As you may have read recently, I am currently on Gran Canaria, replenishing my Vitamine D-reserves before returning to Germany to tackle the upcoming Boot Duesseldorf boat show. Yesterday, whilst on our traditional doddle along the waterfront, looking out on the fantastic blue sea, I realized that I really witnessed a phenomenon I already encountered firsthand during sailing but never really thought about: Wind Acceleration Zones.

That´s a WAZ!

These are typical for high islands or deep valleys. The Canary Islands are both famous and infamous for these WAZs and so I want to utilize this occasion and dive a bit deeper into this sailing-related fact. On the picture above you can clearly see the upper half of the ocean where wave pattern is rocky and whitecaps are visible. Wind speed there exceeds 20 knots with ease. The water on the lower half of the picture is significantly calmer with far less waves visible. This is the lee, or wind shadow, of the island Grand Canaria.

What is a Wind Acceleration Zone?

Everything becomes much clearer when we check the and zoom in a little on the Canary Islands Archipelago. You may see the wind approaching from North-West, not the Trade Winds yet but it will become it later down south. The wind approaches the islands with some 10 to 15 knots. It is then forced to pass the channels between the islands.

Clearly visible WAZs

Having been attentive in Physics during school we know that if in a closed system a medium is pressed with a certain pressure through a smaller diameter, the speed of the medium travelling this “channel” must always increase. This is exactly what happens here: Between the islands wind speeds will increase 10 to 20 knots. Looking at Gran Canaria in the screenshot above, imagine my position at the south-eastern end of the island, looking exactly at the diversion zone between fast-moving air and the slow moving air in the island´s lee.

Calm in the foreground, storm in the back

This is what can be seen here clearly – a fascinating fact to observe from land. Later that day, in the evening, I came by the same spot again but didn´t had my camera with me: I witnessed a boat traveling from the lee low windspeed-zone right into the WAZ going upwind. It was probably going East to Lanzarote or Fuerteventura. When passing through, we could clearly see much more heeling and moating of the boat. So, how it is like to sail into an WAZ?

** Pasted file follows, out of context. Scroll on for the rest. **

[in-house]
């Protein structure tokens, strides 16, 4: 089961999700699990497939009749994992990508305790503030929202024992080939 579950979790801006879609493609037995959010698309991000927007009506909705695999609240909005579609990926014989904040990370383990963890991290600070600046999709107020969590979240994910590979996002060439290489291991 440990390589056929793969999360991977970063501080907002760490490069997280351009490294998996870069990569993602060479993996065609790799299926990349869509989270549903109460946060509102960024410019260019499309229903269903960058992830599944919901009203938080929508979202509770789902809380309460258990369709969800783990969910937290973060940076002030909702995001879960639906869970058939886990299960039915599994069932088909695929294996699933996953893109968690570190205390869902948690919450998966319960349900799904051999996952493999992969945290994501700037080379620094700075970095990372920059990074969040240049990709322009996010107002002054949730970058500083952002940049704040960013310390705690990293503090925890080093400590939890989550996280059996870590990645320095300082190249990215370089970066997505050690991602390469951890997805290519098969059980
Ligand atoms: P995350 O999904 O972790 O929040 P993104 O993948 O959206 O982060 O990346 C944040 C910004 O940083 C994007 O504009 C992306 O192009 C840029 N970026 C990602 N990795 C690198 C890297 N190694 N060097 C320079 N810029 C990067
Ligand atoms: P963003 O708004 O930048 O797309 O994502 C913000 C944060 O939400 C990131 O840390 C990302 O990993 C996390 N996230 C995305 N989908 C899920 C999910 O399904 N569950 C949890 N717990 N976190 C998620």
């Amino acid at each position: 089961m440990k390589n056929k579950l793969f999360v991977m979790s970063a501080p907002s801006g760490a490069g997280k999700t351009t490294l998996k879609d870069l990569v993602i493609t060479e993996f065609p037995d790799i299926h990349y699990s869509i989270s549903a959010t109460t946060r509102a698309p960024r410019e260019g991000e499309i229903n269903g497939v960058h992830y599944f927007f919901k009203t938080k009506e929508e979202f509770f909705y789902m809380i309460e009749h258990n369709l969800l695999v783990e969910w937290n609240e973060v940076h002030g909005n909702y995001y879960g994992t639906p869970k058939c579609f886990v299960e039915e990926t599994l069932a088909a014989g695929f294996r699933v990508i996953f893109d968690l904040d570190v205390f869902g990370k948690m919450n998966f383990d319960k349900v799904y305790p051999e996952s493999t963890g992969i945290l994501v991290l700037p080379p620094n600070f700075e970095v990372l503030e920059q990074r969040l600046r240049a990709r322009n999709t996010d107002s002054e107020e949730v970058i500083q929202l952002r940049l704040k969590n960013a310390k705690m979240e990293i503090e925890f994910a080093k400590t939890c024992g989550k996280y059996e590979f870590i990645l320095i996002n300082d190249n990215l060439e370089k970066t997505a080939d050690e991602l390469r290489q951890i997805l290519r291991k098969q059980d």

How to sail through a Wind Acceleration Zone?

I remember quite well my sailing trip from Lisbon via Madeira to Lanzarote aboard a Dufour 460 Grand Large. Being with a very experienced skipper, he told us about this effect. We sailed much more north between Fuerteventura and Lanzarote around the southern tip of the island. Having had a great wind, we had already taken down the mainsail and had only our Genoa out.

Taking down sails area is advised

At that time, wind direction was a bit more Northern as I showed it in the pictures above so we haven´t been sure if a fully developed wind acceleration zone was to be expected. So we took in some more sail area from the Genoa as well upon approaching the “channel” zone. If you happen to enter these areas, you must respect the WAZ under all circumstances. Wind speed can increase up to 20 knots in a few minutes! This also means that wave heights will increase and you may quickly find yourself in storm sailing conditions. Not good if done under full canvas …

Sailing into a WAZ? Reef!

So, taking away much of the sails area (second reef the least) is advised. I´ve read many accounts of sailing crews passing through the WAZ telling stories of a “slipstream” experience and “rollercoaster rides”, fust and fun. It will be like this, and safe for you and your crew too, if you are aware of this phenomenon and act accordingly. Take down sails area, prepare boat and crew for a rocky sea state, buckle up and enjoy a fast ride!


You may as well like to read these connected articles:

Sailing to Lanzarote from Madeira via Selvagem Islands

Atlantic Ocean crossing first time: What to bear in mind?

Canary Islands Sailing: 6 lessons learned